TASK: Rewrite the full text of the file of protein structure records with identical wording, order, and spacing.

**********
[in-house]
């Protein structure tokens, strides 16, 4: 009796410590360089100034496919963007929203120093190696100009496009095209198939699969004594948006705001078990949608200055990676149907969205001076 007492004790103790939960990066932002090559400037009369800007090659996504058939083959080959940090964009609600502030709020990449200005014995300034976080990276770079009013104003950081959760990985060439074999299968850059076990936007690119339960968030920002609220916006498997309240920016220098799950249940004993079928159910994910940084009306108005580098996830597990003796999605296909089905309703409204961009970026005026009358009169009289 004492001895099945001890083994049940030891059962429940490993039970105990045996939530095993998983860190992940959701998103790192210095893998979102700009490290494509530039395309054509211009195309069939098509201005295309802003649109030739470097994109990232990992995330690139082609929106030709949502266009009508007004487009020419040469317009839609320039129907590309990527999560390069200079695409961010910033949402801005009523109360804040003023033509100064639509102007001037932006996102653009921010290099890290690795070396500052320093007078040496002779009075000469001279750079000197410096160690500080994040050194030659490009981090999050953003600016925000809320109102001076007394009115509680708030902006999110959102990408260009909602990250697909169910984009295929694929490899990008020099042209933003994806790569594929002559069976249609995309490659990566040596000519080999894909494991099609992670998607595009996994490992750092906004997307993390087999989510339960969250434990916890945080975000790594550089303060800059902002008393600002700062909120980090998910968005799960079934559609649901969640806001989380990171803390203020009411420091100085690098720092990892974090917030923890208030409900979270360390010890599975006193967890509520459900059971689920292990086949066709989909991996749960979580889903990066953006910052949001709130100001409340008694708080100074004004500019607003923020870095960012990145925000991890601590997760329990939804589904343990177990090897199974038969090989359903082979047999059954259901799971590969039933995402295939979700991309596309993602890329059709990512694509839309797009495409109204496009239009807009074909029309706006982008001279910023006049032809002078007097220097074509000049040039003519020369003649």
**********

[in-house]
């Protein structure tokens, strides 16, 4: 009796410590360089100034496919963007929203120093190696100009496009095209198939699969004594948006705001078990949608200055990676149907969205001076 007492004790103790939960990066932002090559400037009369800007090659996504058939083959080959940090964009609600502030709020990449200005014995300034976080990276770079009013104003950081959760990985060439074999299968850059076990936007690119339960968030920002609220916006498997309240920016220098799950249940004993079928159910994910940084009306108005580098996830597990003796999605296909089905309703409204961009970026005026009358009169009289 004492001895099945001890083994049940030891059962429940490993039970105990045996939530095993998983860190992940959701998103790192210095893998979102700009490290494509530039395309054509211009195309069939098509201005295309802003649109030739470097994109990232990992995330690139082609929106030709949502266009009508007004487009020419040469317009839609320039129907590309990527999560390069200079695409961010910033949402801005009523109360804040003023033509100064639509102007001037932006996102653009921010290099890290690795070396500052320093007078040496002779009075000469001279750079000197410096160690500080994040050194030659490009981090999050953003600016925000809320109102001076007394009115509680708030902006999110959102990408260009909602990250697909169910984009295929694929490899990008020099042209933003994806790569594929002559069976249609995309490659990566040596000519080999894909494991099609992670998607595009996994490992750092906004997307993390087999989510339960969250434990916890945080975000790594550089303060800059902002008393600002700062909120980090998910968005799960079934559609649901969640806001989380990171803390203020009411420091100085690098720092990892974090917030923890208030409900979270360390010890599975006193967890509520459900059971689920292990086949066709989909991996749960979580889903990066953006910052949001709130100001409340008694708080100074004004500019607003923020870095960012990145925000991890601590997760329990939804589904343990177990090897199974038969090989359903082979047999059954259901799971590969039933995402295939979700991309596309993602890329059709990512694509839309797009495409109204496009239009807009074909029309706006982008001279910023006049032809002078007097220097074509000049040039003519020369003649």